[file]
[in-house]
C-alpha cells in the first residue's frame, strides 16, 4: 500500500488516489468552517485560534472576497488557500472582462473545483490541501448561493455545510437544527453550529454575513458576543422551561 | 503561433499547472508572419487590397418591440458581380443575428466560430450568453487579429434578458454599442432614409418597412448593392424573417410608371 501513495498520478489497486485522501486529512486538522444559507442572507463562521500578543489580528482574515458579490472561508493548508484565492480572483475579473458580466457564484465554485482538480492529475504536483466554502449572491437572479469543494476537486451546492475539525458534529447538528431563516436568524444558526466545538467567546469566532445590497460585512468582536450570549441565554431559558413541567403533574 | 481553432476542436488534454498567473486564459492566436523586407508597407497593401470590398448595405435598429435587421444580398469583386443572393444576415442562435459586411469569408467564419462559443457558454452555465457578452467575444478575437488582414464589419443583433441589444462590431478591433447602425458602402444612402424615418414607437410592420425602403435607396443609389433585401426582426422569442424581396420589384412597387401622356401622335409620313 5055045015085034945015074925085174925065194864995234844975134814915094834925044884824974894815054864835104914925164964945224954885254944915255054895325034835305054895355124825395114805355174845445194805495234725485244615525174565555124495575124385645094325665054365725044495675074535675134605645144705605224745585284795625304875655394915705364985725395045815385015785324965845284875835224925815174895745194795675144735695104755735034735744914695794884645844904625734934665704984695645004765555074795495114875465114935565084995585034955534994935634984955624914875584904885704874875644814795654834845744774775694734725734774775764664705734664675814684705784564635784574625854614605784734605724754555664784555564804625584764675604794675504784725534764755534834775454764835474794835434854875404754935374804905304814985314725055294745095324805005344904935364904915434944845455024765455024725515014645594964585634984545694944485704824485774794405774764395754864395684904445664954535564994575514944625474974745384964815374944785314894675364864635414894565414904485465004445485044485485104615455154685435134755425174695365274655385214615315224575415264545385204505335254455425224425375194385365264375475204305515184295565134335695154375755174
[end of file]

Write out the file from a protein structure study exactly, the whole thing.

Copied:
[in-house]
C-alpha cells in the first residue's frame, strides 16, 4: 500500500488516489468552517485560534472576497488557500472582462473545483490541501448561493455545510437544527453550529454575513458576543422551561 | 503561433499547472508572419487590397418591440458581380443575428466560430450568453487579429434578458454599442432614409418597412448593392424573417410608371 501513495498520478489497486485522501486529512486538522444559507442572507463562521500578543489580528482574515458579490472561508493548508484565492480572483475579473458580466457564484465554485482538480492529475504536483466554502449572491437572479469543494476537486451546492475539525458534529447538528431563516436568524444558526466545538467567546469566532445590497460585512468582536450570549441565554431559558413541567403533574 | 481553432476542436488534454498567473486564459492566436523586407508597407497593401470590398448595405435598429435587421444580398469583386443572393444576415442562435459586411469569408467564419462559443457558454452555465457578452467575444478575437488582414464589419443583433441589444462590431478591433447602425458602402444612402424615418414607437410592420425602403435607396443609389433585401426582426422569442424581396420589384412597387401622356401622335409620313 5055045015085034945015074925085174925065194864995234844975134814915094834925044884824974894815054864835104914925164964945224954885254944915255054895325034835305054895355124825395114805355174845445194805495234725485244615525174565555124495575124385645094325665054365725044495675074535675134605645144705605224745585284795625304875655394915705364985725395045815385015785324965845284875835224925815174895745194795675144735695104755735034735744914695794884645844904625734934665704984695645004765555074795495114875465114935565084995585034955534994935634984955624914875584904885704874875644814795654834845744774775694734725734774775764664705734664675814684705784564635784574625854614605784734605724754555664784555564804625584764675604794675504784725534764755534834775454764835474794835434854875404754935374804905304814985314725055294745095324805005344904935364904915434944845455024765455024725515014645594964585634984545694944485704824485774794405774764395754864395684904445664954535564994575514944625474974745384964815374944785314894675364864635414894565414904485465004445485044485485104615455154685435134755425174695365274655385214615315224575415264545385204505335254455425224425375194385365264375475204305515184295565134335695154375755174